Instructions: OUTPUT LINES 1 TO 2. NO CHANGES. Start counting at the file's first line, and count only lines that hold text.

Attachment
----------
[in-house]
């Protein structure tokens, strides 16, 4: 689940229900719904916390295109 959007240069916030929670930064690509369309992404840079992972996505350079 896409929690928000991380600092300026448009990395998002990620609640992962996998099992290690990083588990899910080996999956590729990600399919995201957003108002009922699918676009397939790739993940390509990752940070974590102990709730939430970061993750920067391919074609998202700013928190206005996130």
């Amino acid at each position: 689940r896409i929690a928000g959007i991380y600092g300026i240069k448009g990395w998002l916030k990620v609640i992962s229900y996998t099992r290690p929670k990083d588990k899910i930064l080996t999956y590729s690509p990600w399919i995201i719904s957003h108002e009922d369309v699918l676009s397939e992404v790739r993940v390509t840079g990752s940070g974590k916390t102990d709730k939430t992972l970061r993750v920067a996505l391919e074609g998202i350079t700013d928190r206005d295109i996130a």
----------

[in-house]
């Protein structure tokens, strides 16, 4: 689940229900719904916390295109 959007240069916030929670930064690509369309992404840079992972996505350079 896409929690928000991380600092300026448009990395998002990620609640992962996998099992290690990083588990899910080996999956590729990600399919995201957003108002009922699918676009397939790739993940390509990752940070974590102990709730939430970061993750920067391919074609998202700013928190206005996130």